New York Employers Billed for Health Care Assessment Increase

By Staff Report

Apr. 14, 2009

Employers with employees living in New York are receiving bills from the state’s Department of Health requiring them to pay in a lump sum a retroactive increase in a special supplemental health care-related assessment.

The covered-lives assessment on employers with employees living in New York is used to help fund a state pool used to pay for graduate medical education.

Earlier this year, New York legislators approved a budget bill that boosted that assessment by about 13 percent, according to calculations by benefit consultant Mercer. For example, the annual assessment for employers with employees in New York City climbed to $613.56 from $543.20. That increase was retroactive to January 1 and was reflected in the bills sent to employers the next month.

In the same budget measure, legislators also retroactively boosted the size of a special supplemental six-month assessment that expired last month.

Under the original special assessment, which was in effect from October 2008 through March 2009, employers with employees in New York City, for example, paid an additional $22.60 for each employee choosing single coverage and $74.58 for those choosing family coverage. One-sixth of the assessment was paid each month over that six-month period.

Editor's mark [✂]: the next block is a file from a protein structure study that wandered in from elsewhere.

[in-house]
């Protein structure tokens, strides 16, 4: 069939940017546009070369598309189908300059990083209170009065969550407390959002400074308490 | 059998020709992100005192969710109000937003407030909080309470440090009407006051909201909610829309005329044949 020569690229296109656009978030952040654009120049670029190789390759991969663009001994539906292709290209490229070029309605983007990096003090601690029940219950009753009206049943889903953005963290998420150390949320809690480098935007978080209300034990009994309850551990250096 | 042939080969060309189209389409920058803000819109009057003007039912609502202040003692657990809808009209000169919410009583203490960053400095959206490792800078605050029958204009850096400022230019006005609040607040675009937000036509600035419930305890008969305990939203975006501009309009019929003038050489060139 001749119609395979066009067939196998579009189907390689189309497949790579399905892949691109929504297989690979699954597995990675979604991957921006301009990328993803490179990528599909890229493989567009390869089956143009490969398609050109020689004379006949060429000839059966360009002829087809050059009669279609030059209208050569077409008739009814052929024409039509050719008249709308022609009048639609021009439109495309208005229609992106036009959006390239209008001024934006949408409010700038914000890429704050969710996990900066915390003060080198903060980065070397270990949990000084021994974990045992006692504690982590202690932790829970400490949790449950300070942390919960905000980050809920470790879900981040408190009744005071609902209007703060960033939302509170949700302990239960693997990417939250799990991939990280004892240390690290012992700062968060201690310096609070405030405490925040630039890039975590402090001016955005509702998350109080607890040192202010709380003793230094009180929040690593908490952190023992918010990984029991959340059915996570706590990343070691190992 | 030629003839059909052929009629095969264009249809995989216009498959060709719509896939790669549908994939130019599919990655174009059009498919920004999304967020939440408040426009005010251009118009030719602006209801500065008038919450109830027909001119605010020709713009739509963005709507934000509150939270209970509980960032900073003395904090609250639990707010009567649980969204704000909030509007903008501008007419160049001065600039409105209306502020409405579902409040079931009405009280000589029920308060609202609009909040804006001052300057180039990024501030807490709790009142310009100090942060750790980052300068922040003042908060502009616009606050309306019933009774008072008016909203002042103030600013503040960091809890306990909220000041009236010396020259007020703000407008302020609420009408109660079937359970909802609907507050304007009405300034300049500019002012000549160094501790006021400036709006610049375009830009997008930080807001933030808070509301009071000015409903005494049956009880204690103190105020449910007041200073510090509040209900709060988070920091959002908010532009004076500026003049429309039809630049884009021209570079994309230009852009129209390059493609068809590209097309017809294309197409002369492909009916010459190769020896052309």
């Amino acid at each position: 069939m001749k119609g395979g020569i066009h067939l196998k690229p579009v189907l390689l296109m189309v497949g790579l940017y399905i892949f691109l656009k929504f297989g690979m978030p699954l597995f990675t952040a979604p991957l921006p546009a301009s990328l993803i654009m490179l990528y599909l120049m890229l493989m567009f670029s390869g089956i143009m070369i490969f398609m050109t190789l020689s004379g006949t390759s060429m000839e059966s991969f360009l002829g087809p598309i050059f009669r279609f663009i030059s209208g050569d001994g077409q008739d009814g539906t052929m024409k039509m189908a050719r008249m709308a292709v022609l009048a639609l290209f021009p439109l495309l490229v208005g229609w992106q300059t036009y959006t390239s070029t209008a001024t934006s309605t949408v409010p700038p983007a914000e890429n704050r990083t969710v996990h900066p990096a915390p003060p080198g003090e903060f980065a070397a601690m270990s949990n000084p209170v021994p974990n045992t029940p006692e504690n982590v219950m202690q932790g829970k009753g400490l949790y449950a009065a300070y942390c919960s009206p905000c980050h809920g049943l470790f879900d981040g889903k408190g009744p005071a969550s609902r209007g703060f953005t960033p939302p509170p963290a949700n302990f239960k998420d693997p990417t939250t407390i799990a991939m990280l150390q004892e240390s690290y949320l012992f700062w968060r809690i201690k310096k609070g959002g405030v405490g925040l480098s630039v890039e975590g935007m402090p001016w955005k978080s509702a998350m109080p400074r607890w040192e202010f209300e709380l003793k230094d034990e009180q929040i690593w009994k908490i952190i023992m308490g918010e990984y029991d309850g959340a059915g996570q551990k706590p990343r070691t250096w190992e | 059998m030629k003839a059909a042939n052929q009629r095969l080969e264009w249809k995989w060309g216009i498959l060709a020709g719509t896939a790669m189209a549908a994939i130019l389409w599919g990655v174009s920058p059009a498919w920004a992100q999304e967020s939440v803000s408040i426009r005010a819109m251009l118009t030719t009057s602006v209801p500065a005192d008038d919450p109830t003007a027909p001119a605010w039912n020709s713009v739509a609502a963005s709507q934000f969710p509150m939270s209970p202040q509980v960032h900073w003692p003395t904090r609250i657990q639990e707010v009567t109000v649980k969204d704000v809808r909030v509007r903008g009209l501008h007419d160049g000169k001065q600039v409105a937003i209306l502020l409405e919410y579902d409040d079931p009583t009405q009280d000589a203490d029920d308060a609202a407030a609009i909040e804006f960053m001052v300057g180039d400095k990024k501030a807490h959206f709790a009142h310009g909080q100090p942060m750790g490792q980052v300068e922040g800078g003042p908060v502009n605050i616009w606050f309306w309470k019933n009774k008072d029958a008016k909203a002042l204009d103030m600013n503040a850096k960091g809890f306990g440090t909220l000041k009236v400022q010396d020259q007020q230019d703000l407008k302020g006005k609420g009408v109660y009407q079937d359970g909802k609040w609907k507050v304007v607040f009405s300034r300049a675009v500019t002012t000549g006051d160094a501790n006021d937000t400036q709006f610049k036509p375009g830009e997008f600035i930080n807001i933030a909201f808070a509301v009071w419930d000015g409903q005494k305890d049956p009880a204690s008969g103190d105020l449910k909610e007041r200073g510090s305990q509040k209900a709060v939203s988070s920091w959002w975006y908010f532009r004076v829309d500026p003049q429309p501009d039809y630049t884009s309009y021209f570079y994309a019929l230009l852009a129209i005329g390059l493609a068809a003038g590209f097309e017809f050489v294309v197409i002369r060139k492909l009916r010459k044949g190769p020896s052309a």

The budget legislation jacked up the special assessment rates by about 170 percent. For example, the assessment on employers with employees in New York City opting for single coverage rose to $61.31 from $22.60, while the special assessment for family coverage climbed to $202.32 from $74.58.

Because the state didn’t update its electronic reporting system at the time the legislation was approved, employers now are being billed for the entire difference in the original special assessment and the new special assessment, according to Mercer. That difference will have to be paid by May 10 before penalties accrue.

Separately, another budget measure signed last week by Gov. David Paterson increased, effective April 1, to 9.63 percent from 8.95 percent the surcharge that is imposed on bills incurred in New York hospitals. The surcharge is used to help fund indigent care.

Filed by Jerry Geisel of Business Insurance, a sister publication of Workforce Management. To comment, e-mail

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